James Madison Papers

James Maury to James Madison, 29 January 1828

Liverpool 29 January 1828

My dear Sir,

On the 24th of February I acknowledged your good letter of the 25th of the preceding November, with a promise to say more to it in my next, which has been put off until now, and, probably, might have gone on even further, but for my friend Mr James Hagerty calling this morning to request an introduction to you. He is returning, for a while, to his native Land and intends taking [+] Monticello on his way from Richmond to the Valley. He has resided here some years and possesses my esteem.

I also did & do complain of Matt for his short stay: I can however assure you that he much regrets he could not gratify the desire he felt of seeing & knowing more of one with whom he was so much pleased as Mr Madison. Accept my thanks for what you so kindly say of the writer & of his sons.

You may concieve what were my feelings on our privation of this ancient friend at Monticello. We were classmates more than seventy years ago: and, from that time to his finally leaving us, I have invariably experienced his steady friendship. I was the youngest of the class: and indeed used to think he was partial to me. The picture you give of the prospects of those he has left behind is truly afflicting. And is Nothing to be done for them! After all we have heard from the various sections of the Union which were so promising!

Tobacco is becoming as bad an article as I have known for the last forty years; and, for the best of reasons: you gentlemen planters grow too much. my opinion is that a planter had better prefer the price where he is to the chance of better in Europe. France now consumes so much of her own Growth that her annual wants from the ancient Dominion are reduced to about six thousand hhds. instead of twenty five thousand, which they used to take before our Revolution. Then they were content with any thing that could be called Tobaccoe; but, now, they will not look at any thing but the richest & higest flavoured. These they use as a Doctor, as it is called, for the purpose of imparting flavor to their flavorless Trash; I must however do them the justice to own they give the highest prices that are to be had in Europe.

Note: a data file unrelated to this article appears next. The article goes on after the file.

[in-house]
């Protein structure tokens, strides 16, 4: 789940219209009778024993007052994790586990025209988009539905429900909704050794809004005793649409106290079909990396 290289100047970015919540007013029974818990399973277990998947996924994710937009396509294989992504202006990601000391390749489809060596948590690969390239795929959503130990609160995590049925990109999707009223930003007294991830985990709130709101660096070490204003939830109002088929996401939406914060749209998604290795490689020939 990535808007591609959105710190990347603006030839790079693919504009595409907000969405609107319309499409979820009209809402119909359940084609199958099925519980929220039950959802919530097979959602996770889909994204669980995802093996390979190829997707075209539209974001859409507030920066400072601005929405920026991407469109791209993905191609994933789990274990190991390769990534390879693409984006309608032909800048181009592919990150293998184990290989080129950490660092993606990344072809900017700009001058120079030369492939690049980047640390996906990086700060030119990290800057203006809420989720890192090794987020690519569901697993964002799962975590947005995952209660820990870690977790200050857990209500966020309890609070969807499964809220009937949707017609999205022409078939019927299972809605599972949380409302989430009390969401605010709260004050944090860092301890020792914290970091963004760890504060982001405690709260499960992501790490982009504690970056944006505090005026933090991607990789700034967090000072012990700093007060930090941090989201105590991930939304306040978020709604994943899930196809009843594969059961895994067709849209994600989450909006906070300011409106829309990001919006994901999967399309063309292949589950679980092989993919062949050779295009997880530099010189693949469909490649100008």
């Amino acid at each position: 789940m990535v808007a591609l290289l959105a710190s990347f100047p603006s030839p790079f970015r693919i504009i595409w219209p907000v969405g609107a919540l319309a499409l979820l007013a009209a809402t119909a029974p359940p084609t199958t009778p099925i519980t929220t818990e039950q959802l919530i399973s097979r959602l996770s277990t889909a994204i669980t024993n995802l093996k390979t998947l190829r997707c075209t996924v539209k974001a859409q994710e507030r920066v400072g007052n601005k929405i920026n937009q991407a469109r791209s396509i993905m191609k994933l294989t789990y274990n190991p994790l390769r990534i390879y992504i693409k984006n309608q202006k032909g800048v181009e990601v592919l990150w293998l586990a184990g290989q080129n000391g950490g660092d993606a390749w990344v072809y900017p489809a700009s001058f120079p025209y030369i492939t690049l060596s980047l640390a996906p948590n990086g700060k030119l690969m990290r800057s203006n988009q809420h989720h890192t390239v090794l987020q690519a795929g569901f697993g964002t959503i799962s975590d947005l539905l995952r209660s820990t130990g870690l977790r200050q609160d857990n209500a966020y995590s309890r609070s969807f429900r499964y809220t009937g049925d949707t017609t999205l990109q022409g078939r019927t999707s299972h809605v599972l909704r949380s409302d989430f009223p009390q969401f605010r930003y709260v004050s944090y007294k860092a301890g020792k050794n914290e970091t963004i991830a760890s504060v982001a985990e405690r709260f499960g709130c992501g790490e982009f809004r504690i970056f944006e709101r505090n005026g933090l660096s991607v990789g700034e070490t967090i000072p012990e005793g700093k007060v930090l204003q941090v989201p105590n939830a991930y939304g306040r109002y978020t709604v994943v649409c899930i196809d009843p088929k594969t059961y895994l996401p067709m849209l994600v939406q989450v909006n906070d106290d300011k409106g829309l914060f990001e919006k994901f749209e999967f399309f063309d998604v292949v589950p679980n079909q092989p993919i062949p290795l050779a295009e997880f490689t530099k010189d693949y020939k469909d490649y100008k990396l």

By the public prints you will see the change of Administration & something of what is going on here: but, if you see Mr. Hagerty, you will find him well qualifyed to converse with you on these & other political Matters. Some months past there prevailed so unfavorable a report of your Health that I was indeed alarmed; but I will now hope you are in the enjoyment of your usual good health, which your habits of living & your healthy mountain should entitle you to. As to your old friend, his activity & energy, on the verge of eighty two, is singular: and, in proof of its being so, I plunged into a cold Bath this morning with the happiest effect. The practice seems to agree with me as well as with your ancient friend Mr Carrol, who, they tell me is ten years my senior. I endeavor to be duly thankful for these good things, for these great Blessings.

To your venerable Mother & Mrs Madison I present my best and kindest remembrance. Your old obliged friend

James Maury

+ [and Montpellier]

The forgoing was intended to have been delivered to say by Mr Hagerty but I have this day given him an introduction to you which I hope he will present. This is by the Newyork one of the packet ships

J. M. 31 Jany

RC (DLC). Docketed by James Madison: "Jany. 29 & Mar 31. 1828. Feb 7. 24."

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